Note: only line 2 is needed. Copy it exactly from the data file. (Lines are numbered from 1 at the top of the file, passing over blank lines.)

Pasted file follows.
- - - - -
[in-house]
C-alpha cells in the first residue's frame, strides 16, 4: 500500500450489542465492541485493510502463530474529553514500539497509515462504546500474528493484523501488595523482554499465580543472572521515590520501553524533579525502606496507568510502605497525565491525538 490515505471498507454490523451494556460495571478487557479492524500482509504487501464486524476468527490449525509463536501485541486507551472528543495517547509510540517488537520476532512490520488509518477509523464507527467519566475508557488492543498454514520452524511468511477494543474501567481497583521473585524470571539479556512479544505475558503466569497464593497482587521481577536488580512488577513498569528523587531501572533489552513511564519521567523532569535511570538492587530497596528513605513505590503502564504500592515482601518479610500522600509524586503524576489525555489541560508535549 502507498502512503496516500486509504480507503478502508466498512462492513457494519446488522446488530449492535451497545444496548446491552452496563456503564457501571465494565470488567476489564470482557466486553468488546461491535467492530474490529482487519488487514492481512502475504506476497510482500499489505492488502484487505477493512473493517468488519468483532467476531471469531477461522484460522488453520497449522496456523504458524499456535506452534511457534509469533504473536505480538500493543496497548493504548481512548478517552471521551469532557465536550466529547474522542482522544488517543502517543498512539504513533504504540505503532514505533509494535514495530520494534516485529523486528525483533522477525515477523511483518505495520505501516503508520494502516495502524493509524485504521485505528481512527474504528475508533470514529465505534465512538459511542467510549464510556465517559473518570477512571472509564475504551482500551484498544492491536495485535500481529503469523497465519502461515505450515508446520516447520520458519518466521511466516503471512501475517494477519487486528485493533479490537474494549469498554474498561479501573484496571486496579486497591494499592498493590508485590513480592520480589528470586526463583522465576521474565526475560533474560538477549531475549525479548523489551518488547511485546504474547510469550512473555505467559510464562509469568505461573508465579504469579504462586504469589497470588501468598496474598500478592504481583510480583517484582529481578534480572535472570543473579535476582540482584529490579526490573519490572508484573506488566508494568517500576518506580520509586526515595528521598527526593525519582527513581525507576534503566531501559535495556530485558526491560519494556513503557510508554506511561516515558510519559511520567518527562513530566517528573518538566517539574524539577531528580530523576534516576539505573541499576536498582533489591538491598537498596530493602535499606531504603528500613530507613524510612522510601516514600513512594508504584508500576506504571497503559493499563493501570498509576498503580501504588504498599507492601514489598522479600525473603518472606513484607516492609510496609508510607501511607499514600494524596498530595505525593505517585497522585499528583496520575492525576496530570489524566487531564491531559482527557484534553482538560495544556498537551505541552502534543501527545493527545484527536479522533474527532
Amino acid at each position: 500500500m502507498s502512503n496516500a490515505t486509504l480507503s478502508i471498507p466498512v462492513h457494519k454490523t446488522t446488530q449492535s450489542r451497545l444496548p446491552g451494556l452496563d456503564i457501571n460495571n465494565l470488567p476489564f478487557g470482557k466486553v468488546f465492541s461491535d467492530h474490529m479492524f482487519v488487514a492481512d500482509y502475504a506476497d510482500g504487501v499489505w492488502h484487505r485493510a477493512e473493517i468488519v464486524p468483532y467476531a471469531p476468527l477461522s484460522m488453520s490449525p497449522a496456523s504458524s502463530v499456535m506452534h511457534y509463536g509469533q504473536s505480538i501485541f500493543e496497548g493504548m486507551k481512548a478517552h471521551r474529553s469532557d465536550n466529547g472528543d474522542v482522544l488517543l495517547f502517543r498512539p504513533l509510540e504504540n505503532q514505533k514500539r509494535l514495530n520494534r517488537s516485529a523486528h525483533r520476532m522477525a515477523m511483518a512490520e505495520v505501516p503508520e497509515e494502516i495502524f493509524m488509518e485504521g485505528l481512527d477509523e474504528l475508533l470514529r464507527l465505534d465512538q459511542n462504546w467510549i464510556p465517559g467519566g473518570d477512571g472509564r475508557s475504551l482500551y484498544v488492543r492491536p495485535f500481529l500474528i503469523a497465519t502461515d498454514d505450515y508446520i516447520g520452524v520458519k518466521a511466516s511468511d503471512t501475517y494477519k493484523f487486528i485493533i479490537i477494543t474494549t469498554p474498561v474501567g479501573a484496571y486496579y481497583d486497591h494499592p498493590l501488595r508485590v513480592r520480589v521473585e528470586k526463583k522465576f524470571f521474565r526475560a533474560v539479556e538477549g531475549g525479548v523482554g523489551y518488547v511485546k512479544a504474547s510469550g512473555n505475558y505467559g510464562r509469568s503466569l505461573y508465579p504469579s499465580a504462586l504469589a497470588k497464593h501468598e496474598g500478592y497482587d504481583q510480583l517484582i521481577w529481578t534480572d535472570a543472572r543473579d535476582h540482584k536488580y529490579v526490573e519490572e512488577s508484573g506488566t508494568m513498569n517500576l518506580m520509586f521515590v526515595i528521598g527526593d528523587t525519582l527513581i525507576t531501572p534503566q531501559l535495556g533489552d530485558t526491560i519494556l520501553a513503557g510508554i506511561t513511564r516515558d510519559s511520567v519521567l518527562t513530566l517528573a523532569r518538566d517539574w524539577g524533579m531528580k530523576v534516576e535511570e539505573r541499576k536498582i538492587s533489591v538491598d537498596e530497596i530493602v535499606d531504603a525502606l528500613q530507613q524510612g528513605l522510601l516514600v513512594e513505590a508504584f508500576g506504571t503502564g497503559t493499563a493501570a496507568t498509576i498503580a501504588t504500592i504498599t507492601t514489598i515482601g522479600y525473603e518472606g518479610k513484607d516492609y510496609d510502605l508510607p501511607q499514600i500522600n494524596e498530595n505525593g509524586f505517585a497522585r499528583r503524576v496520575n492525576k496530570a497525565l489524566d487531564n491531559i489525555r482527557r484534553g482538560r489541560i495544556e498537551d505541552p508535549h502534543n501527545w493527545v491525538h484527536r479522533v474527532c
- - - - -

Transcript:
C-alpha cells in the first residue's frame, strides 16, 4: 500500500450489542465492541485493510502463530474529553514500539497509515462504546500474528493484523501488595523482554499465580543472572521515590520501553524533579525502606496507568510502605497525565491525538 490515505471498507454490523451494556460495571478487557479492524500482509504487501464486524476468527490449525509463536501485541486507551472528543495517547509510540517488537520476532512490520488509518477509523464507527467519566475508557488492543498454514520452524511468511477494543474501567481497583521473585524470571539479556512479544505475558503466569497464593497482587521481577536488580512488577513498569528523587531501572533489552513511564519521567523532569535511570538492587530497596528513605513505590503502564504500592515482601518479610500522600509524586503524576489525555489541560508535549 502507498502512503496516500486509504480507503478502508466498512462492513457494519446488522446488530449492535451497545444496548446491552452496563456503564457501571465494565470488567476489564470482557466486553468488546461491535467492530474490529482487519488487514492481512502475504506476497510482500499489505492488502484487505477493512473493517468488519468483532467476531471469531477461522484460522488453520497449522496456523504458524499456535506452534511457534509469533504473536505480538500493543496497548493504548481512548478517552471521551469532557465536550466529547474522542482522544488517543502517543498512539504513533504504540505503532514505533509494535514495530520494534516485529523486528525483533522477525515477523511483518505495520505501516503508520494502516495502524493509524485504521485505528481512527474504528475508533470514529465505534465512538459511542467510549464510556465517559473518570477512571472509564475504551482500551484498544492491536495485535500481529503469523497465519502461515505450515508446520516447520520458519518466521511466516503471512501475517494477519487486528485493533479490537474494549469498554474498561479501573484496571486496579486497591494499592498493590508485590513480592520480589528470586526463583522465576521474565526475560533474560538477549531475549525479548523489551518488547511485546504474547510469550512473555505467559510464562509469568505461573508465579504469579504462586504469589497470588501468598496474598500478592504481583510480583517484582529481578534480572535472570543473579535476582540482584529490579526490573519490572508484573506488566508494568517500576518506580520509586526515595528521598527526593525519582527513581525507576534503566531501559535495556530485558526491560519494556513503557510508554506511561516515558510519559511520567518527562513530566517528573518538566517539574524539577531528580530523576534516576539505573541499576536498582533489591538491598537498596530493602535499606531504603528500613530507613524510612522510601516514600513512594508504584508500576506504571497503559493499563493501570498509576498503580501504588504498599507492601514489598522479600525473603518472606513484607516492609510496609508510607501511607499514600494524596498530595505525593505517585497522585499528583496520575492525576496530570489524566487531564491531559482527557484534553482538560495544556498537551505541552502534543501527545493527545484527536479522533474527532